A concursus proceeding is one in which two or more persons with competing claims to money are impleaded and required to assert their respective claims against other parties to the proceeding. LSA-C.C.P. art. 4651. The primary purpose of the proceeding is to protect the stakeholder from multiple liability, conflicting claims and involvement in litigation in which the stakeholder may have no direct interest. Cimarex Energy Co. v. Mauboules, 2009-1170 (La. 4/9/10), 40 So.3d 931. The jurisdiction of the court is limited to disposing of the funds on deposit and relieving the stakeholder from further liability to the impleaded claimants arising out of the stakeholder's possession of the fund. Chevron U.S.A., Inc. v. Oliver, 590 So.2d 1248 (La.App. 1st Cir. 1991). The trial court has broad discretion to determine whether to disallow an amendment. Banks v. Parish of Jefferson, 12-215 (La.App. 5th Cir. 1/30/13), 108 So.3d 1208.

In this case, Samson filed a concursus proceeding in October 2006, and deposited the royalties that became payable after that date into the court registry. The record shows that the royalties in the amount of $1.3 million at issue here were not deposited into the court registry and were not involved in the concursus proceeding. When the court rendered the partial summary judgment in September 2010, there was no dispute regarding ownership of the royalty interest or the deposited funds, and the district court correctly closed the concursus proceeding. Although the summary judgment included a reservation of the parties' rights, there was no requirement that those claims be heard in the concursus proceeding. Based on this record, we cannot say the trial court abused its discretion in denying Samson's motion to amend the concursus petition.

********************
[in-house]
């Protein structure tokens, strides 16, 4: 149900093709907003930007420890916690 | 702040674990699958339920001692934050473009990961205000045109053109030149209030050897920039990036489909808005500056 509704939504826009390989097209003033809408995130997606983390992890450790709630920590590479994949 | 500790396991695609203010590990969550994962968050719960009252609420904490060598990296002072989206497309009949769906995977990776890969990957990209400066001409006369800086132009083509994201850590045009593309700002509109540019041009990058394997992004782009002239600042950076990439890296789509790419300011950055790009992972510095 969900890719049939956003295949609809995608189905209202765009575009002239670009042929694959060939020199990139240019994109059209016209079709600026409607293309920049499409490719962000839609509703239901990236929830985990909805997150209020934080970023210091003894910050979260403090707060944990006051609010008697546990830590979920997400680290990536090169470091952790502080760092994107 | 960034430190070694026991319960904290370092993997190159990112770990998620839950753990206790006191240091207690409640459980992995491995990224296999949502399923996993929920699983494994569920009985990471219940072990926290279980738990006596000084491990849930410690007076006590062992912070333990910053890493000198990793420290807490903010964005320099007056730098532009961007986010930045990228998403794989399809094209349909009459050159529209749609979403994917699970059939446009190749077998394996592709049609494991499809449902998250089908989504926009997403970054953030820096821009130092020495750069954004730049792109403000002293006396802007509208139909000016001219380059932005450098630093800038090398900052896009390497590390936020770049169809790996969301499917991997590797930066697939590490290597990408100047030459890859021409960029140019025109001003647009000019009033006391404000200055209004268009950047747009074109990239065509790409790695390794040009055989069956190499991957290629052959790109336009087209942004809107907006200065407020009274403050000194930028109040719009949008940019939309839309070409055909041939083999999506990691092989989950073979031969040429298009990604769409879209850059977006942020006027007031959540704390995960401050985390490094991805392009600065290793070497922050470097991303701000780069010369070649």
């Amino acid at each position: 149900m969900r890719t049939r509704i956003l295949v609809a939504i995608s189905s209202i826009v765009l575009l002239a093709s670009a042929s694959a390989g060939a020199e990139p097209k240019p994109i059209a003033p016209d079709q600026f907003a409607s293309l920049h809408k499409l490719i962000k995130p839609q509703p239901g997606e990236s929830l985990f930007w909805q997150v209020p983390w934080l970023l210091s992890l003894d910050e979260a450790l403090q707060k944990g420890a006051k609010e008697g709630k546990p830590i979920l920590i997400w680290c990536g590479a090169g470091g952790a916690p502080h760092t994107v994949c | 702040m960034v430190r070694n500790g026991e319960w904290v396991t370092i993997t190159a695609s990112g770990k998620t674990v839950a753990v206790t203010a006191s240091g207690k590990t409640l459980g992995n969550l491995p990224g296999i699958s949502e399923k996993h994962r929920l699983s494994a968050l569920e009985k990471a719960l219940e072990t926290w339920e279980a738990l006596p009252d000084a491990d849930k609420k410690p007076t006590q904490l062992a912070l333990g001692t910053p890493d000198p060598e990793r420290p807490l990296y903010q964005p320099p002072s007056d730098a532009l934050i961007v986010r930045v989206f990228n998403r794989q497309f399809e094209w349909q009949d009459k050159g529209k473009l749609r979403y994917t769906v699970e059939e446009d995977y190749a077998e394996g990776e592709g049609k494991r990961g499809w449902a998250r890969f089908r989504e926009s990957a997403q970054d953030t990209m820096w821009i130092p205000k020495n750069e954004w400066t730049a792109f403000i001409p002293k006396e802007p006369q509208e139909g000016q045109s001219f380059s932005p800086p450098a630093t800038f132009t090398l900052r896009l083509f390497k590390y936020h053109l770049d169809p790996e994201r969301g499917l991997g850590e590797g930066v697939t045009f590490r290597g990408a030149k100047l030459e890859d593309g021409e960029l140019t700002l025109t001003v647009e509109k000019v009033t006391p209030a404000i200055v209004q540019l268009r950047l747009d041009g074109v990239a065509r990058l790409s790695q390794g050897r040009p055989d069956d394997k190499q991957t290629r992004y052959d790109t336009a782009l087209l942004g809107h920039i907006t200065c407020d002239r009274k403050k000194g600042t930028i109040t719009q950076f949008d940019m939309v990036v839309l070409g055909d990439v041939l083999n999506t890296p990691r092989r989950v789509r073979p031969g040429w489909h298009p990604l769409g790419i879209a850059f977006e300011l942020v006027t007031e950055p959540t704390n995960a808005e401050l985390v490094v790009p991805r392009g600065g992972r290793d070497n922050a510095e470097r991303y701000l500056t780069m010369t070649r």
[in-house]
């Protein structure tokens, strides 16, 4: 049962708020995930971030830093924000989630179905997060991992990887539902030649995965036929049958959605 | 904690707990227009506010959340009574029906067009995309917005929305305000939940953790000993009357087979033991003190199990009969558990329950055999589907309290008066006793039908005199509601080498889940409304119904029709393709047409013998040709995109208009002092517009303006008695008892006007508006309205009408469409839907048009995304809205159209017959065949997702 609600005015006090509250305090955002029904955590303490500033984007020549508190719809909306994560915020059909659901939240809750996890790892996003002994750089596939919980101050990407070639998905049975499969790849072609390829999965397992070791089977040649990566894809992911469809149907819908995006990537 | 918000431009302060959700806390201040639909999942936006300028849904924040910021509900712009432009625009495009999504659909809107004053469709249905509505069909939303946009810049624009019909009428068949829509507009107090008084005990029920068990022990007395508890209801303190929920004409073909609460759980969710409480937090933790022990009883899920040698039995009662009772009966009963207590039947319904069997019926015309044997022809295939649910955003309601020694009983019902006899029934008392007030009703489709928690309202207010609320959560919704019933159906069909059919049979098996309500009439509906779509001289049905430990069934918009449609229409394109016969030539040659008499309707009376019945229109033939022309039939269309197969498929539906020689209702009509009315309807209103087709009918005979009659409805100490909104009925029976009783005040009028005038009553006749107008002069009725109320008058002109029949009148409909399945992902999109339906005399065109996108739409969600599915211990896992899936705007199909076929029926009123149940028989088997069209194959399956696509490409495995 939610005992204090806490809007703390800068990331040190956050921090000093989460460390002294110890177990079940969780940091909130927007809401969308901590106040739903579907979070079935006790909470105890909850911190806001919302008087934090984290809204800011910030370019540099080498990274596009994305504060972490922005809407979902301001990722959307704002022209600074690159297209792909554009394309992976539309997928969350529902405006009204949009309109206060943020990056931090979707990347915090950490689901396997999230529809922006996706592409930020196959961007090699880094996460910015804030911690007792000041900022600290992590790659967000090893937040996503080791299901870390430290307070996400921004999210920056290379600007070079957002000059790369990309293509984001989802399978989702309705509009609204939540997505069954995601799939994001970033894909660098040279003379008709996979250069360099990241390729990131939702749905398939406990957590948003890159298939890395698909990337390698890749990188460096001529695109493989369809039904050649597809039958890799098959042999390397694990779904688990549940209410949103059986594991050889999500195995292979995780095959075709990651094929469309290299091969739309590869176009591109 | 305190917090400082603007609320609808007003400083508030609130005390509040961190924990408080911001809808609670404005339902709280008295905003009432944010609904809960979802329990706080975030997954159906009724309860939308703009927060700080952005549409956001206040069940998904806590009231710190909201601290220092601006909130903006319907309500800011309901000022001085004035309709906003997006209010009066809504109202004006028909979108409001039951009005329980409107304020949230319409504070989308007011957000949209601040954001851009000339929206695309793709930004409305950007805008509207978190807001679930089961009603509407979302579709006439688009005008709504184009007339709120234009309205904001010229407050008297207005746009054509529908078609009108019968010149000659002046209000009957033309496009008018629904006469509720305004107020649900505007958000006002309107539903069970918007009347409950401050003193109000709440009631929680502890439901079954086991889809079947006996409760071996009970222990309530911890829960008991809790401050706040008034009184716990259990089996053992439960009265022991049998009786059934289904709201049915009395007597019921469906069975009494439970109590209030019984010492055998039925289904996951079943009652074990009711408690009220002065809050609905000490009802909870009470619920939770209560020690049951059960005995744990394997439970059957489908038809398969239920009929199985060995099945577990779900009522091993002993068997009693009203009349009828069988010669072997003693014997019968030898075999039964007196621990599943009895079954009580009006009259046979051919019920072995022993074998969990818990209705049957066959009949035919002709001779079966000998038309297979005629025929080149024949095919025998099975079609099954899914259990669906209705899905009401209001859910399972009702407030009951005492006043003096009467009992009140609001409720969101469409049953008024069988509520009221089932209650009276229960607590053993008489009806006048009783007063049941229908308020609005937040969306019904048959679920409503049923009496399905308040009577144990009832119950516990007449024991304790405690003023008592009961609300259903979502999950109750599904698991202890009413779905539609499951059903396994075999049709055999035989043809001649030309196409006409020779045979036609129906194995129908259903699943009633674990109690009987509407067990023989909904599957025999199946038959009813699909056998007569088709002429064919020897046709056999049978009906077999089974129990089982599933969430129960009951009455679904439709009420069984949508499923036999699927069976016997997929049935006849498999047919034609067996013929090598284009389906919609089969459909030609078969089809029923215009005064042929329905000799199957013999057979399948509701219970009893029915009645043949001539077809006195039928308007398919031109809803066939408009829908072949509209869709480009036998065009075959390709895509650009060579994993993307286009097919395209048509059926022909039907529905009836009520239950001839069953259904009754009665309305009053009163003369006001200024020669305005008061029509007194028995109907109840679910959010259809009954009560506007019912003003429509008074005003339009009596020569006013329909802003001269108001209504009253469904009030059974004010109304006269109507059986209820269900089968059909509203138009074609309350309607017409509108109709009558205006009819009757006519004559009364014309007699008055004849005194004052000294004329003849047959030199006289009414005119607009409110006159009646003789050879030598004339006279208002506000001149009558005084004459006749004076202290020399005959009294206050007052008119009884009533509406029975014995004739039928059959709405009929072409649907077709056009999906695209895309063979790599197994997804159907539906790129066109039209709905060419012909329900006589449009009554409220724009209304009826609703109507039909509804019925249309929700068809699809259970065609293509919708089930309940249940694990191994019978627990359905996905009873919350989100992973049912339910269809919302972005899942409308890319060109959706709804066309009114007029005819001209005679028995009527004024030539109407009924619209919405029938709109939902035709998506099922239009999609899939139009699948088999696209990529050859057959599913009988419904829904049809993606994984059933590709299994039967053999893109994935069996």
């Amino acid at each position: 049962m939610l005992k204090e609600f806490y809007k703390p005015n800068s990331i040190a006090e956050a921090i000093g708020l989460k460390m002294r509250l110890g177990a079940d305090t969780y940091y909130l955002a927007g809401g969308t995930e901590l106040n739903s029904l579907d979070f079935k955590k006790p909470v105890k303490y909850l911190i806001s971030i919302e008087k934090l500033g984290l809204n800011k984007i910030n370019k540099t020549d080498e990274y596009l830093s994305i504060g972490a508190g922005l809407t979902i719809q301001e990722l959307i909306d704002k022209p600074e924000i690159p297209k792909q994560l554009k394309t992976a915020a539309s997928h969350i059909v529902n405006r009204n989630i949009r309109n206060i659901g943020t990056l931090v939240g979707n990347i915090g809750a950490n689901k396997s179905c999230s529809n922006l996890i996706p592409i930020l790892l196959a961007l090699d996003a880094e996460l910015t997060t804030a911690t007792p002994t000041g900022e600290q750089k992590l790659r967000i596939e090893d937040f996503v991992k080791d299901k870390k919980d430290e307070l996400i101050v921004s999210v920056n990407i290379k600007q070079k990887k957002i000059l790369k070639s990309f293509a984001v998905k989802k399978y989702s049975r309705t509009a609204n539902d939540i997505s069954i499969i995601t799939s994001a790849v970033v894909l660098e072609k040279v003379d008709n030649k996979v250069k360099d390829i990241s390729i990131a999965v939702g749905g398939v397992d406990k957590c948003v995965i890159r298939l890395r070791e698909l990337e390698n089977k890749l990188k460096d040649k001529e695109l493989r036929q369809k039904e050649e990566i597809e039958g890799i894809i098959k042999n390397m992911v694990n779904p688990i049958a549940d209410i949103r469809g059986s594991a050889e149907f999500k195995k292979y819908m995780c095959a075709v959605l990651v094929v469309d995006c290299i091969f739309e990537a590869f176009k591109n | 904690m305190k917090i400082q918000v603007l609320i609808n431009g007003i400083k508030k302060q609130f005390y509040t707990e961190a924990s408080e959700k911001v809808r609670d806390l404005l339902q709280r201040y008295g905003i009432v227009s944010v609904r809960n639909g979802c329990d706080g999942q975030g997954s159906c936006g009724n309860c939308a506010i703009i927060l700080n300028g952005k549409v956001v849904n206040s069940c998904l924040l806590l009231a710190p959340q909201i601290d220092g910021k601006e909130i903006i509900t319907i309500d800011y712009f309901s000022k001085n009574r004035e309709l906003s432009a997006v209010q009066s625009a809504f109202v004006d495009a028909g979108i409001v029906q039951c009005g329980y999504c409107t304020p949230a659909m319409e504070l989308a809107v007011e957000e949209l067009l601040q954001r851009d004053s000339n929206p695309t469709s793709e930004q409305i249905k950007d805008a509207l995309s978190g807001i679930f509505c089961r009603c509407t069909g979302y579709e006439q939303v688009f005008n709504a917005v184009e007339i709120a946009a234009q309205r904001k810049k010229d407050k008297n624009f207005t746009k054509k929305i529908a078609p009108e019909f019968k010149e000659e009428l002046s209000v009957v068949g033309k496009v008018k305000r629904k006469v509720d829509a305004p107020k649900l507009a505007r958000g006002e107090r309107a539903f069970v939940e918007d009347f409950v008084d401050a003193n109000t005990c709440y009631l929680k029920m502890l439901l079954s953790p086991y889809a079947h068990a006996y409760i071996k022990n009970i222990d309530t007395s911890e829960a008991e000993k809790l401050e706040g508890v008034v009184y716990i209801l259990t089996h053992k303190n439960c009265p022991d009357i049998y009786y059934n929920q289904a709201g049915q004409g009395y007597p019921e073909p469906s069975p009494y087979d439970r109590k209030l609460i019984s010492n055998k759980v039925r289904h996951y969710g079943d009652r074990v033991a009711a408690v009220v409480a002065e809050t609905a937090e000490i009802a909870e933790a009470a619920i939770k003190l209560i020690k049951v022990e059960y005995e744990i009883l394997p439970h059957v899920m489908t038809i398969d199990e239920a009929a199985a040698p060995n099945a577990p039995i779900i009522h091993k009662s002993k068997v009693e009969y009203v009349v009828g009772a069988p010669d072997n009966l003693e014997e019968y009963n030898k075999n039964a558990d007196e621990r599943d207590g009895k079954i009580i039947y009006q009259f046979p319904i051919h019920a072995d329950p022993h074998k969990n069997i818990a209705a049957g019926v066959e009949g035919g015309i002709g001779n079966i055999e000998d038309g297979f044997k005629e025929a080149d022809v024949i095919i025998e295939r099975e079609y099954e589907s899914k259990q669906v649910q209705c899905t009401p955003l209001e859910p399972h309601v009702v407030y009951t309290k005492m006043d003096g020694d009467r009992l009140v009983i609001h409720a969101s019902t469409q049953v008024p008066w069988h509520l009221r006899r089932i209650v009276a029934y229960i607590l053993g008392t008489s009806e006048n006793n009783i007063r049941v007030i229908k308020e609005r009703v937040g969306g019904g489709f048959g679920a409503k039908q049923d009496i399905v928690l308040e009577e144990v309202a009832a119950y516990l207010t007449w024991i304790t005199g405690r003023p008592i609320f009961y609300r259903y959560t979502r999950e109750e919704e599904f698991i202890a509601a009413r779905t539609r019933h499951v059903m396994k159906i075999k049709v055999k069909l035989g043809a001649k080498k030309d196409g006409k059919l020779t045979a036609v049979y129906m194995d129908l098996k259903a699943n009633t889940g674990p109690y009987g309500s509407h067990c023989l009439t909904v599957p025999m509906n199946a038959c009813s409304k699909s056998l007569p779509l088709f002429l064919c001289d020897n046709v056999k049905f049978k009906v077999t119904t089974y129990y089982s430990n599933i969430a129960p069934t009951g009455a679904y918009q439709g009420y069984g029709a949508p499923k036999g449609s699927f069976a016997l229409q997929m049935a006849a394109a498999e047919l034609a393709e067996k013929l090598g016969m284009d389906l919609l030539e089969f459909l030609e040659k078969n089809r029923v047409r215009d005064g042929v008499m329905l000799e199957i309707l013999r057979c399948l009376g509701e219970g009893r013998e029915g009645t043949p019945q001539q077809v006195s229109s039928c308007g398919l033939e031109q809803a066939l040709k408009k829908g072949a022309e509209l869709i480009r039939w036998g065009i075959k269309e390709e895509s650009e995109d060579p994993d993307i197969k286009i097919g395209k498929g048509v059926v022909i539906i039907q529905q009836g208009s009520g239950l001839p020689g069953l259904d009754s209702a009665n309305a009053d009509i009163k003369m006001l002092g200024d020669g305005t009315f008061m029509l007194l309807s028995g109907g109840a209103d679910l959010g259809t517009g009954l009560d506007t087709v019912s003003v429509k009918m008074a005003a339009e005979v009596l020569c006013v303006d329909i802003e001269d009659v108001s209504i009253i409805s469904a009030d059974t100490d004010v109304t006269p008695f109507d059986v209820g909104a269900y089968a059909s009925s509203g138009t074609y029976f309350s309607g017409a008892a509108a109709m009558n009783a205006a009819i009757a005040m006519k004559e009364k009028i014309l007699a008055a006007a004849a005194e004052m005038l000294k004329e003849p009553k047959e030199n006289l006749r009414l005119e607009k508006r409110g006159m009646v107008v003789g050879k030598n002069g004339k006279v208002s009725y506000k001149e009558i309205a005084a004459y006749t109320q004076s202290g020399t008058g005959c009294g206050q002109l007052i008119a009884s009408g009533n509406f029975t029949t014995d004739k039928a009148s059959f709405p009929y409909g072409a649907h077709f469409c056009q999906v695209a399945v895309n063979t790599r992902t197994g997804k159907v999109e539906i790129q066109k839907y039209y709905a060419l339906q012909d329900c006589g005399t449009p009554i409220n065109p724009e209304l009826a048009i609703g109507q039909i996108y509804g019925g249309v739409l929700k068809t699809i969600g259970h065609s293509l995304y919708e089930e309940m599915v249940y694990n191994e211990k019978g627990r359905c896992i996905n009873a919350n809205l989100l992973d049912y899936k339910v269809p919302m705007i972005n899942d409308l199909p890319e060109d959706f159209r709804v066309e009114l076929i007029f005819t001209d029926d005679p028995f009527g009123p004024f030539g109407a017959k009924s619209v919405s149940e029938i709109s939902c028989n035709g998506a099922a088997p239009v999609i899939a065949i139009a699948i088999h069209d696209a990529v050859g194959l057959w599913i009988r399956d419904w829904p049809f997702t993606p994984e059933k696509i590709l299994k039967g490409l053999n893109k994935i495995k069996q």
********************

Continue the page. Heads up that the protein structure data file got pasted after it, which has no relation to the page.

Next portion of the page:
Samson also contends the trial court erred in denying its exception of nonjoinder after refusing to allow Samson to amend its concursus petition. Samson argues that the court's actions denied Samson due process of law by preventing Samson from asserting claims of fraud and unjust enrichment against Mark Smith and Gary Smith.

Contrary to Samson's argument, the record shows that Samson possessed the information necessary to assert these same claims against these same persons as early as October 2006, when the concursus was filed, and no later than March 2007, when Samson's attorney prepared a document specifying the amount of royalties incorrectly paid by Samson and to whom. In addition, when the Succession filed the lawsuit seeking the payment of royalties and cancellation of the leases in May 2007, Samson could have filed a third party claim against the persons who were mistakenly paid excess royalties, as did the lessee in Matthews, supra. Thus, the record does not support Samson's complaint that it has been prevented from asserting claims. These assignments of error lack merit.